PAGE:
Hoquiam schools to cut spending by $2 million

The Hoquiam School District is working on a plan to cut $2 million in spending by cutting staff before the start of the 2024-2025 school year in the fall, an action officials say is necessary to slow the depletion of the general fund due to the federal pandemic. dollars expire.

At the March 21 meeting, the district board authorized Superintendent Mike Villarreal to draft a reduction in force plan to be presented for approval at the next board meeting. A resolution approved by the board Thursday said the cuts could include administrative, certified and classified employees.

“It hurts,” Villarreal said Thursday. “I know these conversations are affecting families.

Villarreal said the district saw the writing on the wall last school year as it looked ahead to 2024, the August deadline for school districts to spend pandemic relief funds from the U.S. bailout plan. This year, Hoquiam will spend the last $3.3 million of the $7.7 million it received through 2021, according to Keith Ounsted, the district’s business manager.

Other than about $600,000 for the HVAC unit, most was spent on personnel. This expiration combines with Hoquiam’s pattern of declining enrollment, which has left the district with less funding for both building needs and staff maintenance.

Villarreal said many districts are also reducing force as pandemic funding expires, and he estimated Hoquiam’s financial situation is “probably a little bit better” than others.

“That doesn’t change the fact that this money is going out and our insurance rate and other things have gone up,” he said Thursday. “It puts us in a position where we have to really try to look at the sustainability of the district going forward.”

Unsted projects that without a plan to cut the district’s general fund spending, it would drop to $3.8 million in reserves at the end of the next school year. A $2 million reduction in spending would save the same amount before drawing from general fund reserves, but still means the district would have to dip $1 million into reserves.

Villarreal said the administration considered recommending a $3 million spending cut to avoid dipping into reserves, but decided it would be “too big a hit.”

He said he hoped belt-tightening could now negate the need for further reductions on the road.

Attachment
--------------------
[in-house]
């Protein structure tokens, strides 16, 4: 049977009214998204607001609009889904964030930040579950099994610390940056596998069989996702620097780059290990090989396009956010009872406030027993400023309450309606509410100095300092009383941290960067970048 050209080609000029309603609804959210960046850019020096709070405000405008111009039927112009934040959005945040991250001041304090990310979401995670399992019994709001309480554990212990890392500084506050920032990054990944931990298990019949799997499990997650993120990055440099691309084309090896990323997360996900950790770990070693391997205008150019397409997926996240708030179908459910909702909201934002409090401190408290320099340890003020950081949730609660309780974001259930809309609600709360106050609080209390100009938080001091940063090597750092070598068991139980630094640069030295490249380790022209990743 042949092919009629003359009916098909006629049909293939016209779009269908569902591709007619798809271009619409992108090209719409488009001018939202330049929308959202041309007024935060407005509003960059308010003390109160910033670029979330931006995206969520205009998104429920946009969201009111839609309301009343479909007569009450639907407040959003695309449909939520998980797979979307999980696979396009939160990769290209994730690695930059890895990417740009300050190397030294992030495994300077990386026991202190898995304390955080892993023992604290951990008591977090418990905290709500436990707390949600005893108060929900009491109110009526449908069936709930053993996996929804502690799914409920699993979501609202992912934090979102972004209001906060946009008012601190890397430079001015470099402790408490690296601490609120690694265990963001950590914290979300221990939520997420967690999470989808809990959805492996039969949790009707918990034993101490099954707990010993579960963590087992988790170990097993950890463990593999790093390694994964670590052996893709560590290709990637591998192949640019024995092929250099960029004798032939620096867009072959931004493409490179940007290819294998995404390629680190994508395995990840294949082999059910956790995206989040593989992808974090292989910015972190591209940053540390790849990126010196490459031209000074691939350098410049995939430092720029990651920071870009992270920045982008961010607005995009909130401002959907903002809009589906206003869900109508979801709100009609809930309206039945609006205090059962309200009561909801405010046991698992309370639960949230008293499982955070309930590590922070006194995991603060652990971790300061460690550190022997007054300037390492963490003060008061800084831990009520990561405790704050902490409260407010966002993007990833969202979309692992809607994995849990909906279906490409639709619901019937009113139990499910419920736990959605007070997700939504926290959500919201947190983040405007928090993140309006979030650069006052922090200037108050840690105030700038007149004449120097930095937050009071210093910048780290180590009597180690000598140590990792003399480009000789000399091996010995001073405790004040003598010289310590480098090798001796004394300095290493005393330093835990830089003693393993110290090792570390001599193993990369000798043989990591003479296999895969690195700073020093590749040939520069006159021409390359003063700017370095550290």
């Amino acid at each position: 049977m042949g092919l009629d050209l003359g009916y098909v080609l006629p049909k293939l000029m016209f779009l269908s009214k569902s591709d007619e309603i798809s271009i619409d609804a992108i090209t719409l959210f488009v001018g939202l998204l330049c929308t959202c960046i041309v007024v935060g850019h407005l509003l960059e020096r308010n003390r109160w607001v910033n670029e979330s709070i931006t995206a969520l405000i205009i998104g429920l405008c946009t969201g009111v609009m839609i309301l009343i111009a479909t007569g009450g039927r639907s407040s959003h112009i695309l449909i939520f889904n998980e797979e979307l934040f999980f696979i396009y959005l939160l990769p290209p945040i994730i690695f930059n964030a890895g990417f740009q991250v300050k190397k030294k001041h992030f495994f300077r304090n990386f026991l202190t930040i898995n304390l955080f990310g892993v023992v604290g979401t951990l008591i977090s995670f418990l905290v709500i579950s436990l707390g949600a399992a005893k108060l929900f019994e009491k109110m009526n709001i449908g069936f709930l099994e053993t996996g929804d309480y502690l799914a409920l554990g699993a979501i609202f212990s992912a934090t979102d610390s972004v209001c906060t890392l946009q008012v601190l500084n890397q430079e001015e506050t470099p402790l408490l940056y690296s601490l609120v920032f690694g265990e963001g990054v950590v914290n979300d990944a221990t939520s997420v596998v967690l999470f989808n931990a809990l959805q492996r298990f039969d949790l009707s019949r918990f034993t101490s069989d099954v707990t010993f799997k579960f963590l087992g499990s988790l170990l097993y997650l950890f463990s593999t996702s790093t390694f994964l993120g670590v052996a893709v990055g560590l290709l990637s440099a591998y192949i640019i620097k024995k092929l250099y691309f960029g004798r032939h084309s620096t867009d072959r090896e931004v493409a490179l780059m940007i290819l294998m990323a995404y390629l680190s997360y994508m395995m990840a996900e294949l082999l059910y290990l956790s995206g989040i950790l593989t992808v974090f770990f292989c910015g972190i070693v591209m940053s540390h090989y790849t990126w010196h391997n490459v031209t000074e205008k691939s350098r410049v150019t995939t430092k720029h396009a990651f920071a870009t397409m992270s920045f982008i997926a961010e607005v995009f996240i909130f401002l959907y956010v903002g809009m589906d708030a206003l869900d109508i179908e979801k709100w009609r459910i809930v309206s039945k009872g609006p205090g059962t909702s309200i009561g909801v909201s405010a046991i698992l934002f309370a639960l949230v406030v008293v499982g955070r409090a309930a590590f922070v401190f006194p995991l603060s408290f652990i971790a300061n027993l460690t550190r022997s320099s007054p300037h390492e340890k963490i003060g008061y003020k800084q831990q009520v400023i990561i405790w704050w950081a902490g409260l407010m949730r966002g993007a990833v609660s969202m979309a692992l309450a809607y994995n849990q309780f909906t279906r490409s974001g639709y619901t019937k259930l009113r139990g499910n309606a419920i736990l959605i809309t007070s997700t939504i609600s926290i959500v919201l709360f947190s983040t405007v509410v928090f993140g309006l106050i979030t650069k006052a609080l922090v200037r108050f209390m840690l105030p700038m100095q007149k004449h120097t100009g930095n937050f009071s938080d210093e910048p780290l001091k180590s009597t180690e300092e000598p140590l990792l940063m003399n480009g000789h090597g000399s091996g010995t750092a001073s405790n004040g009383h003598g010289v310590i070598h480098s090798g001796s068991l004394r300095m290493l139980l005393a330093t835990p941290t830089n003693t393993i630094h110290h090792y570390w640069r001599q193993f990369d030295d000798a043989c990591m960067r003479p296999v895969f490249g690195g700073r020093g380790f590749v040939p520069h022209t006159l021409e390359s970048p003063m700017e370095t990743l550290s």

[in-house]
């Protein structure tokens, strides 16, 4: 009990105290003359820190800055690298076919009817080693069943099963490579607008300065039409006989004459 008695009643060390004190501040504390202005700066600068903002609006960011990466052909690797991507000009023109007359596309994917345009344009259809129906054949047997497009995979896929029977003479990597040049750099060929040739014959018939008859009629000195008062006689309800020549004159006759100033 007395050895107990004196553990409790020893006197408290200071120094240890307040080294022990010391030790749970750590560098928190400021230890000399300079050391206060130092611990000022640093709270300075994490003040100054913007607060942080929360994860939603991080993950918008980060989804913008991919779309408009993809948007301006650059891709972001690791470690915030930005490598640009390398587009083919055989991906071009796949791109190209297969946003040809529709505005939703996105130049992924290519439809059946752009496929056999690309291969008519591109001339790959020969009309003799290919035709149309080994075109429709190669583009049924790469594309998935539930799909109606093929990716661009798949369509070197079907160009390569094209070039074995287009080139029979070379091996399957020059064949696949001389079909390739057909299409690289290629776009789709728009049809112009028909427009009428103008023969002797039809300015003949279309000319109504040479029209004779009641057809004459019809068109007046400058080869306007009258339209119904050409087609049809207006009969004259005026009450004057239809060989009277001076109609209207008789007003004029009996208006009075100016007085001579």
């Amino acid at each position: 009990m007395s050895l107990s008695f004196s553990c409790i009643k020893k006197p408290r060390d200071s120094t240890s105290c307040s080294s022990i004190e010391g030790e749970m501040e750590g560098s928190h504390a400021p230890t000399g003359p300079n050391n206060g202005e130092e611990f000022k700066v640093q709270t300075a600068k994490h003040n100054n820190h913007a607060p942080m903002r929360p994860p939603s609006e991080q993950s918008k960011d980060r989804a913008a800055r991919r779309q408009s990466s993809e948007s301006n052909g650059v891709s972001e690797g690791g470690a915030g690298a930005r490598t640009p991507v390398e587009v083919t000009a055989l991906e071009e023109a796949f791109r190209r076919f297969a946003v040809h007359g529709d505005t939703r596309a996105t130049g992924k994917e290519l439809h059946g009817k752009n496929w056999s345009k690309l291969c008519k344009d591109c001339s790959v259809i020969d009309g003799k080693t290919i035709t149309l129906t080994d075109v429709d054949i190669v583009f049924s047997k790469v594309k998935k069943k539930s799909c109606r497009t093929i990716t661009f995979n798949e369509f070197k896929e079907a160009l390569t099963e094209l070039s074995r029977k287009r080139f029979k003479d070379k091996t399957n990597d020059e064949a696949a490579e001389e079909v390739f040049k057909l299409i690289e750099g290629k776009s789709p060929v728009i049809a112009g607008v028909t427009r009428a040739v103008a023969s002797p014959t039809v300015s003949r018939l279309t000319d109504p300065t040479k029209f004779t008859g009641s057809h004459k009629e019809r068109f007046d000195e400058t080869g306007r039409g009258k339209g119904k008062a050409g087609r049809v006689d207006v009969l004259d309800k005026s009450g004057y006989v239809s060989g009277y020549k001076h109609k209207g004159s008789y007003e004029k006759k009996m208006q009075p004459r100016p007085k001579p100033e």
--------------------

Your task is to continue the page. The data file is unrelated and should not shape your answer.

Katie Beyer, president of the Hoquiam Teachers Union, said teachers were “very upset” when they learned of the staffing cuts earlier this month. She said she has since met with the superintendent to discuss concerns and hopes teachers will be involved throughout the process.

“The important thing I want to emphasize to the board is the importance of our teachers and para-educators,” Beyer said during Thursday’s school board meeting. “We really want you to hear that we are critical players. As we move forward, we want to make sure that teachers and skydivers have a place and a part of the discussion. We know so much about the day-to-day operations of our buildings, and we need to be heard when you make these critical decisions.”

Beyer argued for “fairness” and said the cuts “can’t all go to the people who are at the bottom of the seniority spectrum and the people who make the least money in the district.”

“We are the backbone of the district,” Jan Magri, union leader of the district’s undercover staff, said Thursday. “Hard working, probably the lowest paid. We stay in the classrooms, we stay on the playgrounds. We transport children by school buses to and from school and extracurricular activities. We maintain the technology, we take care of the buildings, we take care of the grounds.”

“We have to work to keep these people,” Magri added.

Before approving the cuts Thursday, board member Chris Eide said, “I see that we’re going to have to be strategic, think very carefully about everything we do and consider all the implications and all the inputs.”

Contact reporter Clayton Franke at 406-552-3917 or clayton.franke@thedailyworld.com.

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